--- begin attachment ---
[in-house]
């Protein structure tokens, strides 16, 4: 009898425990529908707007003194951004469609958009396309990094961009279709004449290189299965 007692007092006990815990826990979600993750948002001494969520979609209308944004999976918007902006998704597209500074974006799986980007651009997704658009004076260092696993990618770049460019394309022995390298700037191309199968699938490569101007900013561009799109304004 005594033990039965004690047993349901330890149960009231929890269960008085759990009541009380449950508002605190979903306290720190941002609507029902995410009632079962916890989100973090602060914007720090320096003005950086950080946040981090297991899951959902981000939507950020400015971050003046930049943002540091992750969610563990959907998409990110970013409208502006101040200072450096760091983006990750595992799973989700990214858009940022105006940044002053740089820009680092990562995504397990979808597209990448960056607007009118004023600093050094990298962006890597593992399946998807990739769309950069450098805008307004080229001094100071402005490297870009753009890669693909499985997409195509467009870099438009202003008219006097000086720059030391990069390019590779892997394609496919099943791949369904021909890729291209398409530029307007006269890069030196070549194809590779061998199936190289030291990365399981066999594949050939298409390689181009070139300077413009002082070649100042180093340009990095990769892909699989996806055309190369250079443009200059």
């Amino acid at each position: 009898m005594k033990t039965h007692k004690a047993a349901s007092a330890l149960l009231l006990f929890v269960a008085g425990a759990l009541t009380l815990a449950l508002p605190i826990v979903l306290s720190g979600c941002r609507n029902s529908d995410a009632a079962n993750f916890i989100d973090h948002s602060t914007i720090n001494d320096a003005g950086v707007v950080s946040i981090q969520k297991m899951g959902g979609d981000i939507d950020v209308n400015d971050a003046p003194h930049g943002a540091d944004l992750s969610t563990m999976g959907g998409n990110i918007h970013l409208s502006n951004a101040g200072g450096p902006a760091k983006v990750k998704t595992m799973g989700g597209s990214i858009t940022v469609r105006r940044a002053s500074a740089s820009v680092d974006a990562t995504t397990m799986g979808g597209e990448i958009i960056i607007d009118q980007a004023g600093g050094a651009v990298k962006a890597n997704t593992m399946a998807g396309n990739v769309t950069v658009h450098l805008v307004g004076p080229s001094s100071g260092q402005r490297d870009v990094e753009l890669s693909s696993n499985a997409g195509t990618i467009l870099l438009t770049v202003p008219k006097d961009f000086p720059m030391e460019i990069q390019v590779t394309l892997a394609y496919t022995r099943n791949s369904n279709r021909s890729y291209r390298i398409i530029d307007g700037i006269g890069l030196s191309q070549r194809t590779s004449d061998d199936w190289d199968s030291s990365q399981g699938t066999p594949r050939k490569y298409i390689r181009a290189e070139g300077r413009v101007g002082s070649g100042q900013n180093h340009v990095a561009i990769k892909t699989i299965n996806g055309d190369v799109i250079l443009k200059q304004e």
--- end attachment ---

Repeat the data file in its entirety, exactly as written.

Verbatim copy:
[in-house]
């Protein structure tokens, strides 16, 4: 009898425990529908707007003194951004469609958009396309990094961009279709004449290189299965 007692007092006990815990826990979600993750948002001494969520979609209308944004999976918007902006998704597209500074974006799986980007651009997704658009004076260092696993990618770049460019394309022995390298700037191309199968699938490569101007900013561009799109304004 005594033990039965004690047993349901330890149960009231929890269960008085759990009541009380449950508002605190979903306290720190941002609507029902995410009632079962916890989100973090602060914007720090320096003005950086950080946040981090297991899951959902981000939507950020400015971050003046930049943002540091992750969610563990959907998409990110970013409208502006101040200072450096760091983006990750595992799973989700990214858009940022105006940044002053740089820009680092990562995504397990979808597209990448960056607007009118004023600093050094990298962006890597593992399946998807990739769309950069450098805008307004080229001094100071402005490297870009753009890669693909499985997409195509467009870099438009202003008219006097000086720059030391990069390019590779892997394609496919099943791949369904021909890729291209398409530029307007006269890069030196070549194809590779061998199936190289030291990365399981066999594949050939298409390689181009070139300077413009002082070649100042180093340009990095990769892909699989996806055309190369250079443009200059």
């Amino acid at each position: 009898m005594k033990t039965h007692k004690a047993a349901s007092a330890l149960l009231l006990f929890v269960a008085g425990a759990l009541t009380l815990a449950l508002p605190i826990v979903l306290s720190g979600c941002r609507n029902s529908d995410a009632a079962n993750f916890i989100d973090h948002s602060t914007i720090n001494d320096a003005g950086v707007v950080s946040i981090q969520k297991m899951g959902g979609d981000i939507d950020v209308n400015d971050a003046p003194h930049g943002a540091d944004l992750s969610t563990m999976g959907g998409n990110i918007h970013l409208s502006n951004a101040g200072g450096p902006a760091k983006v990750k998704t595992m799973g989700g597209s990214i858009t940022v469609r105006r940044a002053s500074a740089s820009v680092d974006a990562t995504t397990m799986g979808g597209e990448i958009i960056i607007d009118q980007a004023g600093g050094a651009v990298k962006a890597n997704t593992m399946a998807g396309n990739v769309t950069v658009h450098l805008v307004g004076p080229s001094s100071g260092q402005r490297d870009v990094e753009l890669s693909s696993n499985a997409g195509t990618i467009l870099l438009t770049v202003p008219k006097d961009f000086p720059m030391e460019i990069q390019v590779t394309l892997a394609y496919t022995r099943n791949s369904n279709r021909s890729y291209r390298i398409i530029d307007g700037i006269g890069l030196s191309q070549r194809t590779s004449d061998d199936w190289d199968s030291s990365q399981g699938t066999p594949r050939k490569y298409i390689r181009a290189e070139g300077r413009v101007g002082s070649g100042q900013n180093h340009v990095a561009i990769k892909t699989i299965n996806g055309d190369v799109i250079l443009k200059q304004e």